Obama 'Would Abandon Israel Just Like South Vietnam'
Recent months have seen the Obama administration face sharp criticism from the USA's traditional Middle Eastern allies over its foreign policy.
Almost all regional leaders outside of Damascus and Tehran have watched in horror as American pressure on Iran over its nuclear program crumbled, just months after the administration's "red line" on Syria rapidly blurred and disappeared. From Riyadh to Jerusalem, the US President's policies have been slammed and derided as weak and uncertain.
Coming after the astonishing ease with which the Obama administration threw its long-time Egyptian ally Hosni Mubarak under a bus - and then subsequent proved woefully unable to decide whether it backed Morsi's Islamists or Sisi's military establishment as a replacement - the conclusion that Washington was either confused or lacking in conviction seemed a fairly logical one.
But according to one American academic, the Obama administration's apparently "confused" foreign policy is in fact a conscious attempt to sideline American foreign policy.
Speaking to Arutz Sheva, Professor Samuel Schneider, a Hebrew and Jewish World expert at Yeshiva Univeristy, maintained that Obama's foreign policy decisions since his election in 2009 are driven by an overarching agenda to champion American isolationism, and concentrate efforts on reshaping American domestic policy - along with the very face of the United States - instead.
Dr. Schneider highlights three major foreign policy decisions by the Obama administration which he sees as proving that Obama's policies are anything but "indecisive": the abandonment of Iran's Green Movement during the short-lived uprising in 2009, the decision not to intervene in Syria and the controversial deal over Iran's nuclear program.
"I don't think he's confused at all," he asserts.
"The 2009 elections in Iran were a fraud, and the intelligentsia and middle-class took great risks to demonstrate. They did so with the open expectation that the US - the 'moral conscience of the world' - would come to their aid," he said.
Yet despite the pressure on the new president to do so, he did not, and the "Green Revolution" was smothered by a fierce crackdown by the Islamic regime.
"It was the same thing with the Iranian nuclear program. Obama firmly withstood pressure coming from all over the place - the Republicans, the Israel lobby, Saudi Arabia, Israel and the Gulf States, even many European leaders" and implemented a compromise fiercely criticized by his opponents as overly generous.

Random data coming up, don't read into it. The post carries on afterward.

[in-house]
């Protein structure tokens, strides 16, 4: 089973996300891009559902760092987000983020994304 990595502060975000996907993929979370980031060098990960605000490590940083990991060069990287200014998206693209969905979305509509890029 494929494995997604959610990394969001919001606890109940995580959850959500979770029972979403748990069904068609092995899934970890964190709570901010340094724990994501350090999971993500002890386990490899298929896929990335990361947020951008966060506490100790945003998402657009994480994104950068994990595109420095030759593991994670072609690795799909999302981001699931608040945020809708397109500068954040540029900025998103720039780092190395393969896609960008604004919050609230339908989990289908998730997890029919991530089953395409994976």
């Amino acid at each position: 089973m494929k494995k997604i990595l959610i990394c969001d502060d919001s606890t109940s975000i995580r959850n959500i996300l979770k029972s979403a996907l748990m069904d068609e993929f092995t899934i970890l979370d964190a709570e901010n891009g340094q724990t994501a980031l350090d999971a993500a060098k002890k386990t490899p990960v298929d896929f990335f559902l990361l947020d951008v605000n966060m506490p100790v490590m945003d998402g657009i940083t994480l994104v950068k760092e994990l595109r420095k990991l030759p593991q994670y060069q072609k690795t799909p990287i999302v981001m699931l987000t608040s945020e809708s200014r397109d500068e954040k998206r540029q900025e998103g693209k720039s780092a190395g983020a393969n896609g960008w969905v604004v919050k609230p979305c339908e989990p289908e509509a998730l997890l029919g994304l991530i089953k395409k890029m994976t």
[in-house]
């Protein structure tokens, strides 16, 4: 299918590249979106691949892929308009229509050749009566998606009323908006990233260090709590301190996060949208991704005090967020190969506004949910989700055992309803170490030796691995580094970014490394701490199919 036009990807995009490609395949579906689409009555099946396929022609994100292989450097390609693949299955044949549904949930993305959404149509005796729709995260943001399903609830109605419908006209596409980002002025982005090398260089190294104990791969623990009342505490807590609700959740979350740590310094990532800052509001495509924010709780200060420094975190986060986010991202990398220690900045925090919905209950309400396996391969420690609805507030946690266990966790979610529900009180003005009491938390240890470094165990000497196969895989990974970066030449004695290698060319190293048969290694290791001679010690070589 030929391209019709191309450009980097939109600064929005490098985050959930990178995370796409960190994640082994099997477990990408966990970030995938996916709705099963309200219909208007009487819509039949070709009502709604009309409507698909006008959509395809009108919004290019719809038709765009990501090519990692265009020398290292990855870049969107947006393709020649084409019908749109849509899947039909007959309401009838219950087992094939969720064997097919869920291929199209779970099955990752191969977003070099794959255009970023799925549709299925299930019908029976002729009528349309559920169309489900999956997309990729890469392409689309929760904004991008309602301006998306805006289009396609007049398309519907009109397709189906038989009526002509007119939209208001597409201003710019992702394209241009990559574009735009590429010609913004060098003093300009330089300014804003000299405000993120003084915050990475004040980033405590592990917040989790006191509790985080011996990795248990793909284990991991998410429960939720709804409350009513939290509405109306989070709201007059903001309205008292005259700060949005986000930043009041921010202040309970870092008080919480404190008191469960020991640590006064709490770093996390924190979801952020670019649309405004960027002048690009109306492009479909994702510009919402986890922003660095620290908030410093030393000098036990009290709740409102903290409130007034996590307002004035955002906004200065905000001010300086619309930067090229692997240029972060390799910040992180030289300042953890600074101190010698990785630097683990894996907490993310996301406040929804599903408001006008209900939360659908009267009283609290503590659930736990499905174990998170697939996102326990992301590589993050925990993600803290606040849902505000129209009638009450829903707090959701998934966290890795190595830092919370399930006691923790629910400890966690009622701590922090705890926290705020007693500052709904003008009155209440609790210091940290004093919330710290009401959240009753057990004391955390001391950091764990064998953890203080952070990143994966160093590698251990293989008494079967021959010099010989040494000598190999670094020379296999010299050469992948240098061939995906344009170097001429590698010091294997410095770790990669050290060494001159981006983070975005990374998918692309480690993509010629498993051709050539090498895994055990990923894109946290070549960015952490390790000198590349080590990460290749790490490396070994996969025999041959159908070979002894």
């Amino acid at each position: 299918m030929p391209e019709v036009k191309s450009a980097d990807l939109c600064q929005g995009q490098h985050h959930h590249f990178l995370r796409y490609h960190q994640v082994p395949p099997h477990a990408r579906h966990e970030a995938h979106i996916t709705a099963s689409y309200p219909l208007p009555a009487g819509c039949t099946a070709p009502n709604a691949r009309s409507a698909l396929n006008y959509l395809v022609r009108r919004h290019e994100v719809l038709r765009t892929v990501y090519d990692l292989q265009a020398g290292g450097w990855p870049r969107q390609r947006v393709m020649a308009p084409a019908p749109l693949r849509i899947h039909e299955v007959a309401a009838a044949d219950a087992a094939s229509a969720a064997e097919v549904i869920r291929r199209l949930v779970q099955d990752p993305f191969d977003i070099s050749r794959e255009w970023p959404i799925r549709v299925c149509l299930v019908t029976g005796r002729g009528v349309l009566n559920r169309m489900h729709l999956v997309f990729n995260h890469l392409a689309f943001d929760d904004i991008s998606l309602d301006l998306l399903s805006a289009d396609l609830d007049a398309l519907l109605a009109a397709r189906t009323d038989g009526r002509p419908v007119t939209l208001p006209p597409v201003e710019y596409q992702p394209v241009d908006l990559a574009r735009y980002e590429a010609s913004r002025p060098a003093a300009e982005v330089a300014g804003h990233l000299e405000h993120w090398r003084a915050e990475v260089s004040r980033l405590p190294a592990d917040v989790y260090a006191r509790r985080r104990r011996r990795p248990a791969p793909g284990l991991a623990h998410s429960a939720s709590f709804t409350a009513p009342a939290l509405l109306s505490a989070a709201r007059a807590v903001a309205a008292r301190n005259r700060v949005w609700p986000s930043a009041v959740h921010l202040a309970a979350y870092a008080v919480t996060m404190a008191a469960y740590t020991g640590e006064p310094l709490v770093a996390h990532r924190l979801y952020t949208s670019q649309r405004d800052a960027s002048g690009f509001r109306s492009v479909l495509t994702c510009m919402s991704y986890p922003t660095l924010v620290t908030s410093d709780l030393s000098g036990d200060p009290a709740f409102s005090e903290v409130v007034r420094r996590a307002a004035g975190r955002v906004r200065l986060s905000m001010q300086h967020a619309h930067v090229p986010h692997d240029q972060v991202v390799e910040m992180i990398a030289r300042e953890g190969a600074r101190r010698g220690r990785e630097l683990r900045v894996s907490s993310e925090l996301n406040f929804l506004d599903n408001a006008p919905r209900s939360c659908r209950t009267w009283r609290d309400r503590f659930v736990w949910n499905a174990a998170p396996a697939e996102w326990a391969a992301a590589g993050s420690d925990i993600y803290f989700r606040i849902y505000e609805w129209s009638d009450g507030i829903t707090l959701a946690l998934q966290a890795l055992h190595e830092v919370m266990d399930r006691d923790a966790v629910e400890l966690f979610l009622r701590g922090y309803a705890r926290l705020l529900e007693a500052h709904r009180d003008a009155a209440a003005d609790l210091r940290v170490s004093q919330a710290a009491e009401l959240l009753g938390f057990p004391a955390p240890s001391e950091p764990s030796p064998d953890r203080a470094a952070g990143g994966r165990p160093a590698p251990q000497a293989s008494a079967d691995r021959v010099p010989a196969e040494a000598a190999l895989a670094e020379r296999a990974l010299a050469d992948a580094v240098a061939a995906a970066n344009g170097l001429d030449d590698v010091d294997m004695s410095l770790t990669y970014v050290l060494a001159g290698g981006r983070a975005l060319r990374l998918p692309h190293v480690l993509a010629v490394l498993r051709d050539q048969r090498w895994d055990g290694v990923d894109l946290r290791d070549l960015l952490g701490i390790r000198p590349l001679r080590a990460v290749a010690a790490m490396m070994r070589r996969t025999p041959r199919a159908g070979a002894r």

"With Syria as well, everyone, even some liberals, pressured Obama to take a stand," he added.
Pointing out that it took stiff determination to withstand such concerted pressure, Schneider dismisses arguments that a general war-weariness following the Iraq and Afghanistan invasions were to blame as falling short of the mark.
"Of course there is some fear because of the trauma of Iraq and Afghanistan. Lots of resources went into them with very little results. But it's not just fear of getting mired in another foreign conflict alone" which informs such decisions.
"The problem," he asserts, "is with Obama himself."
"He is a product of the 60's, determined to affect radical social change" and implement a distinctly left-wing brand of "social justice," through policies such as "Obamacare" and lax immigration rules. The president has shown equal determination to push through his healthcare reforms, despite its vast unpopularity, for equally ideological reasons he says.
"He is basically a socialist, and his priorities are economic recovery through socialist policies and social change; foreign policy simply isn't a priority for him - it's a distraction."
And that, he claims, bodes ill for Israel-US relations - which he sees as already flagging due to what he describes as a growing shift leftwards among young American Jews.
"He'll abandon Israel just like the US did with South Vietnam," he says of Obama. "Despite the rhetoric and pious statements about Israel being America's 'best friend' in the Middle East, in the long-run Israel just isn't important to him."
As for Secretary of State John Kerry's apparently earnest pursuit of a final status agreement between Israel and the Palestinian Authority, Dr. Schneider dismisses it as a "cheap way of making the administration look like a peacemaker."
"Kerry's shuttling doesn't cost any money, apart from a plane ticket. Compare that with Iraq or Afghanistan, you see how cheap it is - and it makes him look like a peacemaker."
It is also, however, a worrying sign that the Obama administration has chosen to take seriously the idea that the Arab-Israeli conflict is the root of all the region's problems.
"This mistaken belief that stabilizing the Israeli-Palestinian conflict will stabilize the whole Middle East is a theory held by the Arabists in the State Department - but it is simply not historically true.
"Together with the Israeli Left, the administration is of the opinion that if Bibi would just give in to pressure everything will be fine and 'the Redeemer will come unto Zion'," he quipped.